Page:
GREEK public deficit worries have been widely reported in the mainstream media. The government’s problems with its budget led to severe pressure on Greek sovereign bond yields and credit default swap spreads, which at one point were over 400 basis points over equivalent German sovereign yields. On 3 February the European Union executive announced that it had requested the Greek government to take steps to address its public spending, with a timetable that targets the end of 2012 to get the budget deficit to 3 per cent of GDP.
The Greek government must report to the EU within six weeks detailing how it intends to trim the deficit (the target is 9 per cent of GDP by the end of 2010, from the current 12.7 per cent), with regular follow-up reports. The administration must also reform its statistics office, which suffered a loss of credibility after it was reported that previous official statistics had underestimated the extent of the budget problem.
This announcement appeared to cool down investors, but only temporarily. The pressure on Greek bond yields will remain, and will get acute once the European Central Bank starts to unwind some of the “emergency” liquidity facilities that were introduced to ease the banking crisis. Already the ECB has withdrawn its one-year repo tender and at some point, possibly as soon as this year, it will announce higher collateral requirements. If this removes Greek government bonds because of their rating (A2/BBB+), then yields will rise further.
Worries about Greek debt have spread to other deficit-troubled economies in the Eurozone. Last week the Portuguese three-year CDS spread hit historic highs of 220bps. Italy, Spain and Ireland have all been similarly troubled, although the Irish government’s response to its deficit problems has met with approval from investors and that country’s spreads are off their highs. But for now, the deficit problems with these countries will remain at the fore, putting pressure on the euro and weakening it against the US dollar. The euro-dollar rate is 1.36 right now, but expect it to target first 1.34 and then 1.28 this quarter.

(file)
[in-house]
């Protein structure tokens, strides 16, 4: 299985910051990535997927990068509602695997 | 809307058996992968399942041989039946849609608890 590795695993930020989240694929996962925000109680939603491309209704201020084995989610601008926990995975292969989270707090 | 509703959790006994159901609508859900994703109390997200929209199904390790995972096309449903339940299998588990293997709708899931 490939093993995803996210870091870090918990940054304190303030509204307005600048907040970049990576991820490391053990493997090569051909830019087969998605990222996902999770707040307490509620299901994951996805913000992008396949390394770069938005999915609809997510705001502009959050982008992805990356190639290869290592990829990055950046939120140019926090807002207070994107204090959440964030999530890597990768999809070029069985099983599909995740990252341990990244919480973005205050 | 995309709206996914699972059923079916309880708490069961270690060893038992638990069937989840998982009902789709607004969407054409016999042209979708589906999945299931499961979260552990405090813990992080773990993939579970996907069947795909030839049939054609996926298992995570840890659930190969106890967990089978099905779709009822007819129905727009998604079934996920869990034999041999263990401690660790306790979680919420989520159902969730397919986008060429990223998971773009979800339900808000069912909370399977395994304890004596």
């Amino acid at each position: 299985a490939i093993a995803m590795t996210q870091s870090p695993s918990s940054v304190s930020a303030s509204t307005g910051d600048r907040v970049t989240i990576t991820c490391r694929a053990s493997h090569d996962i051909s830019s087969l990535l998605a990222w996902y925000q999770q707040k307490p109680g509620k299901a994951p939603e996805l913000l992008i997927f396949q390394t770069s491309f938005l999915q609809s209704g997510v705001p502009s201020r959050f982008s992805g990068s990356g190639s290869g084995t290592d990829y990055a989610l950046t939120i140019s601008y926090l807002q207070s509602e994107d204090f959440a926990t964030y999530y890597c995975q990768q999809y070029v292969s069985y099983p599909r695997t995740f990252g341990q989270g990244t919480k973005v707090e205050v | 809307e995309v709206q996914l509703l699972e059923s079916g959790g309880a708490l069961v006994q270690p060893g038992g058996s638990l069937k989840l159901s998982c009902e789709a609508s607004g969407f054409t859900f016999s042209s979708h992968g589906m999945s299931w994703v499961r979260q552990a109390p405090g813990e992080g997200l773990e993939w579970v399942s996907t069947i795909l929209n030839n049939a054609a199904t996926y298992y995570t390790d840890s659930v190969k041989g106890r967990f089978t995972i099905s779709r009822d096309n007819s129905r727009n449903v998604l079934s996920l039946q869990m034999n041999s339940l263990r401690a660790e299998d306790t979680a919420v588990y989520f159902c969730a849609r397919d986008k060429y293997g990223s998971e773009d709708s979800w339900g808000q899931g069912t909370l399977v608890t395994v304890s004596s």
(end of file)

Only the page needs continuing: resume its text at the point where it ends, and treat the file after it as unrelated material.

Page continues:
THE COMING STORM
Looking ahead to the next deficit crisis in the Eurozone, the market may be underestimating a similar risk for Belgium. The three-year CDS spread for Belgium is currently around 62bps. Compared with Ireland, Portugal or Spain this is low (see chart). However considering the macroeconomic situation in Belgium, this spread may widen, in which case one potential trade is a relative value position in which one sells protection on Germany and simultaneously buys protection on Belgium. Such a trade would gain if the Belgium versus Germany spread widens from its current 27bps, but in the meantime it has a negative carry.
The Belgian economy has suffered from a weak industrial sector and decreasing economic competitiveness, which suggests potential difficulty with funding the fiscal deficit (already approaching 100 per cent of GDP). In addition the Belgian banking sector remains in a fragile state. Fortis, Dexia and KBC Bank all required takeover or state bailouts of one form or another. These banks accounted for a significant share of the country’s corporate loan market, and the sector remains constrained by reduced lending capacity. The slow recovery in this area will hamper efforts to control public sector debt. Given these macroeconomic problems it is just possible that the Belgian sovereign credit spread will start widening in the manner of Ireland, Portugal, Spain and Greece.